SARASOTA — Red tide algae can take a toll on the future of the stone crab industry, Mote Marine Laboratory researchers discovered.

Intense concentrations of the toxic red algae potentially can wipe out a generation of stone crabs, Mote scientists reported this week.

The loss could be cataclysmic to Florida's seafood industry. The health of stone crabs is commercially valuable to the health of Florida's economy.

More than 105 million pounds of stone crabs were harvested between 1996-2016 and is ranked fifth by the National Marine Fisheries Service among the commercially harvested Florida seafood. Pink shrimp ranks number one. Nationwide, Florida's seafood industry ranked 11th in the United States, producing more than 87 million pounds of seafood harvested in 2016 and with a dockside value of $237 million, Marine Fisheries reported.

Mote scientists are trying to help figure out why the stone crab catch in Southwest Florida has seen a 25 percent decrease since 2000, and trying to determine the influence of red tide could be a key.

High concentrations of Florida red tide — Karenia brevis — caused 100 percent mortality in stone crab larvae in a four-day study, Mote reported in a press release. Medium concentrations had a 30 percent mortality rate, and many of the surviving larvae had impaired swimming behavior.

“We found that Florida red tide toxins, known as brevetoxins, can be lethal to larval stone crabs in their earliest developmental stage, or they can have ‘sub-lethal’ effects that don’t kill the larvae but impede their normal behavior,” said Mote researcher Dr. Phil Gravinese. “The severity of these effects appears to depend on the concentration of red tide algae and duration of the exposure.”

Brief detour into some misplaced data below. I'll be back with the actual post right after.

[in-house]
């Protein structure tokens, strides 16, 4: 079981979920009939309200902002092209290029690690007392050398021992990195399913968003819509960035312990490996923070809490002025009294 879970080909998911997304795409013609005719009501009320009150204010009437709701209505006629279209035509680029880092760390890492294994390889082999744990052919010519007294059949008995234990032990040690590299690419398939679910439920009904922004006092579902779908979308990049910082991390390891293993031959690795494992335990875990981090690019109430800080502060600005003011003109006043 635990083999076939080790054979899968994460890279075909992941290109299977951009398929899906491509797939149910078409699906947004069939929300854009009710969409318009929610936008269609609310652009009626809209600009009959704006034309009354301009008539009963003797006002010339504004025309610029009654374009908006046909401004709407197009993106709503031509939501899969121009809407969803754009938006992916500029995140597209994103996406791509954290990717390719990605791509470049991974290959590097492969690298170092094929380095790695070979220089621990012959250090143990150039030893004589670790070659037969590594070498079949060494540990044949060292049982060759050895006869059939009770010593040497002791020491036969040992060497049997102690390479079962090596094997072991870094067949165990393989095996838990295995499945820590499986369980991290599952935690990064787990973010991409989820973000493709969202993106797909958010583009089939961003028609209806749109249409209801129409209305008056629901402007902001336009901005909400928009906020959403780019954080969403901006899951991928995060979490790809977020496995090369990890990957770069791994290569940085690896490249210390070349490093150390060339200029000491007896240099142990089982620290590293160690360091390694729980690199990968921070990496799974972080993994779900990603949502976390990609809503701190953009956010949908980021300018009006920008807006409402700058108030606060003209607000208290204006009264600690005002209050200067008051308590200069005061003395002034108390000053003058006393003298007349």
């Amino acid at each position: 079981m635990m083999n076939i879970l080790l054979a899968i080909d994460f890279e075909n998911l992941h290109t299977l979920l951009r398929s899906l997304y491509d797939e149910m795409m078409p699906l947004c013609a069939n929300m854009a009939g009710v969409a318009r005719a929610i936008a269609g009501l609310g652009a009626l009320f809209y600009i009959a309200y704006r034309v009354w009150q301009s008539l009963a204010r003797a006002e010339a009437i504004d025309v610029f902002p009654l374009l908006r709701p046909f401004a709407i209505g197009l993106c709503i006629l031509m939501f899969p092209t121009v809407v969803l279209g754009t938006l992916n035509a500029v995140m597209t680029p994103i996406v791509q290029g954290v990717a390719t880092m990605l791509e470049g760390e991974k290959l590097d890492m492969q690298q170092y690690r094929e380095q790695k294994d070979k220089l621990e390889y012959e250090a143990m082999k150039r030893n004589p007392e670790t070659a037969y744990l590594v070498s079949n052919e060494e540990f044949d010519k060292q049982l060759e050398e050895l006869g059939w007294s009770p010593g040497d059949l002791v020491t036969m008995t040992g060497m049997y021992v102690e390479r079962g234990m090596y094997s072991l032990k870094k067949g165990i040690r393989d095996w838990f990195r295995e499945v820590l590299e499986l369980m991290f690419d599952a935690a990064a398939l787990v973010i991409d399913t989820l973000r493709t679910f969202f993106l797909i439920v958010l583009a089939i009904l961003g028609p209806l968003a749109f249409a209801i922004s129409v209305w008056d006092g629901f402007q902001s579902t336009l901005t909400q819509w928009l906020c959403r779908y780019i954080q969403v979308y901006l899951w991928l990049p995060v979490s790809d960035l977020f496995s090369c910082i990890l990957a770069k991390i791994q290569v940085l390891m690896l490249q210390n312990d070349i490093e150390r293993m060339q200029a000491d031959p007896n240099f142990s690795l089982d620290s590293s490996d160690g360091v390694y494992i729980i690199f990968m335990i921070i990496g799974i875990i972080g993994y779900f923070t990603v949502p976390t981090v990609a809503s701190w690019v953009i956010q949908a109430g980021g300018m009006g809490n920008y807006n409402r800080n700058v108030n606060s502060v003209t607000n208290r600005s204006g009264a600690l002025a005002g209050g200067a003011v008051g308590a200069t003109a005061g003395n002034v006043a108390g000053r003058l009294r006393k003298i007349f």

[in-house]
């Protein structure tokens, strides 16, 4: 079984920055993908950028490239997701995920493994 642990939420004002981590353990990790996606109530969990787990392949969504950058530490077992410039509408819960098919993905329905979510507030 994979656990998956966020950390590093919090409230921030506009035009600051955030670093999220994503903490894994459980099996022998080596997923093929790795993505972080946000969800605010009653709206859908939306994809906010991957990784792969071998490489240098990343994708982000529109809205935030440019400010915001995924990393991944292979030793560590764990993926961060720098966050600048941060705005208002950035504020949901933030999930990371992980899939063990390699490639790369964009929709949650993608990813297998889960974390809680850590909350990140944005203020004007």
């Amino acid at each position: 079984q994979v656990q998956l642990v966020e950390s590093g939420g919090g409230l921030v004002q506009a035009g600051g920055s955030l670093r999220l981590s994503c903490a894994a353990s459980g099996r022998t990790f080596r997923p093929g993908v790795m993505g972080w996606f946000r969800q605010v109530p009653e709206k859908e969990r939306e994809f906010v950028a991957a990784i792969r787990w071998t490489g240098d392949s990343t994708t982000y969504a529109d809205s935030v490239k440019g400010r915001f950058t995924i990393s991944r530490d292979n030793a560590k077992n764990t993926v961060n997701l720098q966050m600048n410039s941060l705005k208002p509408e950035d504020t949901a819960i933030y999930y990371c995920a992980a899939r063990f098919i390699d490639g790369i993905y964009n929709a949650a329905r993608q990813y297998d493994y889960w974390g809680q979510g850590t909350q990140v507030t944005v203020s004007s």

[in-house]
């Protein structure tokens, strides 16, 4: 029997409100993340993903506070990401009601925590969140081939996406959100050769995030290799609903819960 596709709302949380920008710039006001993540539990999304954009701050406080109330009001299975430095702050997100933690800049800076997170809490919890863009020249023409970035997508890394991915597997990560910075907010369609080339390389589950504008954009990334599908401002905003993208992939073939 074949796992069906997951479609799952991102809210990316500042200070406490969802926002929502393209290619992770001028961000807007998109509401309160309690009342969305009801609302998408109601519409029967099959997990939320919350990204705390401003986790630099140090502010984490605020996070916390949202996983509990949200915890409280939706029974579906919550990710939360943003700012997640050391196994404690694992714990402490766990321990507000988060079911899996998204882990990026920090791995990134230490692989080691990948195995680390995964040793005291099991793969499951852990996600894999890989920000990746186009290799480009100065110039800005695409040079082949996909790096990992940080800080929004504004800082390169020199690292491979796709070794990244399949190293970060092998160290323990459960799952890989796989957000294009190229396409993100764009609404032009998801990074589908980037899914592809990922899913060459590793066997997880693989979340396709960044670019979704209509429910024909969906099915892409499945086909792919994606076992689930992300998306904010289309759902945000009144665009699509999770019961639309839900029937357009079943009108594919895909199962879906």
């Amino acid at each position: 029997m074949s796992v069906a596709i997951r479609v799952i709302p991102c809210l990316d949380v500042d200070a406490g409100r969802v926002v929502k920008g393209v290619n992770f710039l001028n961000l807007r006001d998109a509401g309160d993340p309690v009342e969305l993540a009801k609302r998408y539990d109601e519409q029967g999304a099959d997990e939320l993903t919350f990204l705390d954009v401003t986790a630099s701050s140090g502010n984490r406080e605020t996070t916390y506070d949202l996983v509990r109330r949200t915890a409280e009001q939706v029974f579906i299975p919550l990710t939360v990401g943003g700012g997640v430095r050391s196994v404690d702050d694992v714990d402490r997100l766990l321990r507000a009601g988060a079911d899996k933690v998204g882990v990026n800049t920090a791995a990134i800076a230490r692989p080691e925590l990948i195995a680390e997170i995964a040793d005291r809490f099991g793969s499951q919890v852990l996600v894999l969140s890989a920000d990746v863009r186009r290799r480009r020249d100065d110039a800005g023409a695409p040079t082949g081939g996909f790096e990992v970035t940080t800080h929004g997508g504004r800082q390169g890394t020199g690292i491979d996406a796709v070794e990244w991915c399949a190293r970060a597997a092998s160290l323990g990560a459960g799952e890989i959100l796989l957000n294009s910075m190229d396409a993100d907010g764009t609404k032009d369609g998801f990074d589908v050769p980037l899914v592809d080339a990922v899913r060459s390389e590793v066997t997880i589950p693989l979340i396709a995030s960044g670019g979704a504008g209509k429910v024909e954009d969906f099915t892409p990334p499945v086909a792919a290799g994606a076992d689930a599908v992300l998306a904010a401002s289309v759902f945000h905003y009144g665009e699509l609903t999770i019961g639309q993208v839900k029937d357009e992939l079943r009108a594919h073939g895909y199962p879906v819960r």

Researchers published the results of their study in the peer-reviewed, scientific journal Harmful Algae.

Among the results, researchers determined how within 48 hours of exposure to a "high-toxin strain" of the algae, 93 percent of the stone crab larvae died. Exposure to low concentration didn't affect mortality rates.

“Our previous research suggests that sublegal stone crabs, whose claws are nearing legal harvest size, have a short window of tolerance for elevated concentrations of Florida red tide algae and begin to die off when that window is exceeded,” said Mote researcher Phil Gravinese in a prepared statement.

“This is one possible way that red tide might reduce the catch rate," Gravinese said. "Alternatively, severe and prolonged blooms that overlap with the crabs’ summer reproductive season might be reducing the number of offspring, or larvae, that are available to recruit into the fishery.”

State support

Mote's research into the impacts is just beginning. Working hand-in-hand with researchers at the Florida Fish and Wildlife Conservation Commission, state legislators approved the Florida Red Tide Mitigation and Technology Development Initiative involving $3 million annually for six years to sustain FWC and the nonprofit Mote lab's red tide research.

The bill has passed all its legislative hurdles and is now waiting to be brought to Gov. Ron DeSantis for his signature. With the governor's signature, the bill can be implemented July 1.

"It turned our area upside down," said State Sen. Joseph Gruters, R-Sarasota, of the 2017-18 red tide bloom that killed millions of fish and other sea life up and down Florida's West Coast. Gruters' district includes Cape Haze and portions of Charlotte County, which endured blooms that lasted longer than most areas of the state, although red tide was reported as far away as the Florida panhandle coast and even the Atlantic coast.

Gruters and Rep Ed Hooper, R-Palm Harbor, whose district includes coastal areas of Pasco and Pinellas counties, sponsored the original bill. Among the goals, Gruters said, is to encourage integrated and coordinated research efforts.

"It will buy dividends in the future," Gruters said.



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